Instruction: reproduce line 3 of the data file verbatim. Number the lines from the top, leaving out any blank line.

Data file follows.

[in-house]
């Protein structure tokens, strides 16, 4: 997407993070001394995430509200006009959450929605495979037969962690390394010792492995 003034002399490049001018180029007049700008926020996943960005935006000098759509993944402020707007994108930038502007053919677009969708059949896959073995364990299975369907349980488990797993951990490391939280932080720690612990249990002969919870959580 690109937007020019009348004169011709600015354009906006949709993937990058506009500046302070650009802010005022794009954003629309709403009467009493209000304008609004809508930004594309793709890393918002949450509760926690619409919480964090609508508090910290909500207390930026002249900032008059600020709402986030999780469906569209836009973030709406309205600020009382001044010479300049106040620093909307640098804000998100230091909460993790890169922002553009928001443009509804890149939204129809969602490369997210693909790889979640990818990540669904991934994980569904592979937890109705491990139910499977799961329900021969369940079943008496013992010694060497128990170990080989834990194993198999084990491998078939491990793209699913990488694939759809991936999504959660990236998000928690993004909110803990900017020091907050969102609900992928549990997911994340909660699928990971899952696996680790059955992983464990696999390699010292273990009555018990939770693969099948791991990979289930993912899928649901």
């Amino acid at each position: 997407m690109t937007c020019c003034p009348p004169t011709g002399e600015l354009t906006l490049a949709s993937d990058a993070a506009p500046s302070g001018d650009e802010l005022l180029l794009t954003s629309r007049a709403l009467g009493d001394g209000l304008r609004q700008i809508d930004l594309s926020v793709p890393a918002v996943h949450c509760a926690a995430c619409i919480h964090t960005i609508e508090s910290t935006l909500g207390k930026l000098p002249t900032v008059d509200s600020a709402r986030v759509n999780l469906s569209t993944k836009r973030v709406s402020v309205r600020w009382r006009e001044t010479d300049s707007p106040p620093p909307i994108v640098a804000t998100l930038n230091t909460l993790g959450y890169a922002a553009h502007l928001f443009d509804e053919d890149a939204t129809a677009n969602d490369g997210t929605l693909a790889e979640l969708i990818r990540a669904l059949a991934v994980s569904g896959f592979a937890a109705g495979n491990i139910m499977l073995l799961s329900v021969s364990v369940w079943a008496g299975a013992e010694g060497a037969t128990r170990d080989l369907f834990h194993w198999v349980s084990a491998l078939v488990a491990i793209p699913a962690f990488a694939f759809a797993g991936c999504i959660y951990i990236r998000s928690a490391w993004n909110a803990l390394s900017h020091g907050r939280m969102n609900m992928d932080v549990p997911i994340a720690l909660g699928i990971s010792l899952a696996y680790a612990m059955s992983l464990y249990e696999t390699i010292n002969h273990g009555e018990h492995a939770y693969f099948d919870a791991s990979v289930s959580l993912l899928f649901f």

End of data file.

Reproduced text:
């Amino acid at each position: 997407m690109t937007c020019c003034p009348p004169t011709g002399e600015l354009t906006l490049a949709s993937d990058a993070a506009p500046s302070g001018d650009e802010l005022l180029l794009t954003s629309r007049a709403l009467g009493d001394g209000l304008r609004q700008i809508d930004l594309s926020v793709p890393a918002v996943h949450c509760a926690a995430c619409i919480h964090t960005i609508e508090s910290t935006l909500g207390k930026l000098p002249t900032v008059d509200s600020a709402r986030v759509n999780l469906s569209t993944k836009r973030v709406s402020v309205r600020w009382r006009e001044t010479d300049s707007p106040p620093p909307i994108v640098a804000t998100l930038n230091t909460l993790g959450y890169a922002a553009h502007l928001f443009d509804e053919d890149a939204t129809a677009n969602d490369g997210t929605l693909a790889e979640l969708i990818r990540a669904l059949a991934v994980s569904g896959f592979a937890a109705g495979n491990i139910m499977l073995l799961s329900v021969s364990v369940w079943a008496g299975a013992e010694g060497a037969t128990r170990d080989l369907f834990h194993w198999v349980s084990a491998l078939v488990a491990i793209p699913a962690f990488a694939f759809a797993g991936c999504i959660y951990i990236r998000s928690a490391w993004n909110a803990l390394s900017h020091g907050r939280m969102n609900m992928d932080v549990p997911i994340a720690l909660g699928i990971s010792l899952a696996y680790a612990m059955s992983l464990y249990e696999t390699i010292n002969h273990g009555e018990h492995a939770y693969f099948d919870a791991s990979v289930s959580l993912l899928f649901f």